Some experts said Bush likely will look to trim discretionary spending.
"I think in general they'll look for crevices in the budget, and crevices are in the eye of the beholder," said George Rabinowitz, professor of political science at UNC.
"They've already cut substantially from programs that aid to poor people, and I don't think that there is that much room in those programs."
But Riedl said some projects are plainly wasteful, and cutting in those areas wouldn't be detrimental.
"Anytime a lawmaker adds money for a specific project, that's pork," Riedl said.
If Congress eliminated all superfluous projects and delayed the newly established Medicare prescription drug entitlement for four years, Riedl said that would offset the money needed to restore the Gulf.
Experts said defense spending likely would not be cut, and others said Bush should steer clear of cutting from health and education programs.
Michael Donihue, professor of economics at Colby College, said taxpayers ultimately would bear the cost - if not now, then somewhere down the road. "Future generations have to pay it back in the form of higher taxes," he said.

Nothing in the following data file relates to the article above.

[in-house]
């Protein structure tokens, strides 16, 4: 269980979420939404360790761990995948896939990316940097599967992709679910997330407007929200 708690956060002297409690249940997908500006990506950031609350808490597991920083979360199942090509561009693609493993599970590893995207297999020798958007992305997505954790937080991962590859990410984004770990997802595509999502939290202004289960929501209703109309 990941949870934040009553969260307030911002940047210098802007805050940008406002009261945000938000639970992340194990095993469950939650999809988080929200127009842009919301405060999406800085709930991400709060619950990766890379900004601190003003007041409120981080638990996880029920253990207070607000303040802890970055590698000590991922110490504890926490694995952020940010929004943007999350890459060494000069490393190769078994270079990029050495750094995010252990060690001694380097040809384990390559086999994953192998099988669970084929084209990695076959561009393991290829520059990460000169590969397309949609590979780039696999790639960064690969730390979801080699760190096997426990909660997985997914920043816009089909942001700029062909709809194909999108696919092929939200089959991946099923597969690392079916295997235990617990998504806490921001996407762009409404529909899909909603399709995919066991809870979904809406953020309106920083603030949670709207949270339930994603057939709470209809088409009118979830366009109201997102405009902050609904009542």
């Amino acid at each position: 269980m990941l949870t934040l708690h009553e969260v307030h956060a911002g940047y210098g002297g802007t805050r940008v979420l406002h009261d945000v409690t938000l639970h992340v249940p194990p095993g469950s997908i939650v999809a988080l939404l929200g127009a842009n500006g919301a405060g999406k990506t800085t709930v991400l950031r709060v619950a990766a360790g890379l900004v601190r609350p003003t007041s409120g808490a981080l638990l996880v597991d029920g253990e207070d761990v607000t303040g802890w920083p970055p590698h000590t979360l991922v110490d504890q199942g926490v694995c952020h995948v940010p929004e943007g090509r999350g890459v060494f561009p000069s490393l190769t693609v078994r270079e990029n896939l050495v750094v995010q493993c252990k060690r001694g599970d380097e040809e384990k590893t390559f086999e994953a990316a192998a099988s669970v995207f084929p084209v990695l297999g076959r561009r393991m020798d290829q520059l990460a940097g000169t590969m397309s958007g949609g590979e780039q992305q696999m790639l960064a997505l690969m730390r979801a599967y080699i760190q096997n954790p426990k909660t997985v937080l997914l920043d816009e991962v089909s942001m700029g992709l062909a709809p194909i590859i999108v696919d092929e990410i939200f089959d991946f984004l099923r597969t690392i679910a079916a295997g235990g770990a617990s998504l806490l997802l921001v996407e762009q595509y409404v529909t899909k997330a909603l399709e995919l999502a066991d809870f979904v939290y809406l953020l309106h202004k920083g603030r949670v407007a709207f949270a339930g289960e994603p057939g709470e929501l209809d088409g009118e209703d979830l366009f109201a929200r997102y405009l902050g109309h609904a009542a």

Asking citizens to shoulder the financial burden of a domestic crisis might be politically acceptable, he said. "People would even be willing to pay higher taxes for it."
Some said costs for the reconstruction would be borrowed, both from other countries' governments and individuals.
"Politically speaking, it is easier to borrow the money than to ask Americans to make a sacrifice," said Lawrence Haas, director of public affairs at Manning Selvage & Lee, a global public relations firm.
But no matter where the money comes from, there still is the risk of misspending funds set aside for the Gulf region, Riedl said.
"Congress is notoriously inefficient with tax dollars," he said.
"And I'm concerned that a lot of the Katrina money will be wasted as well."
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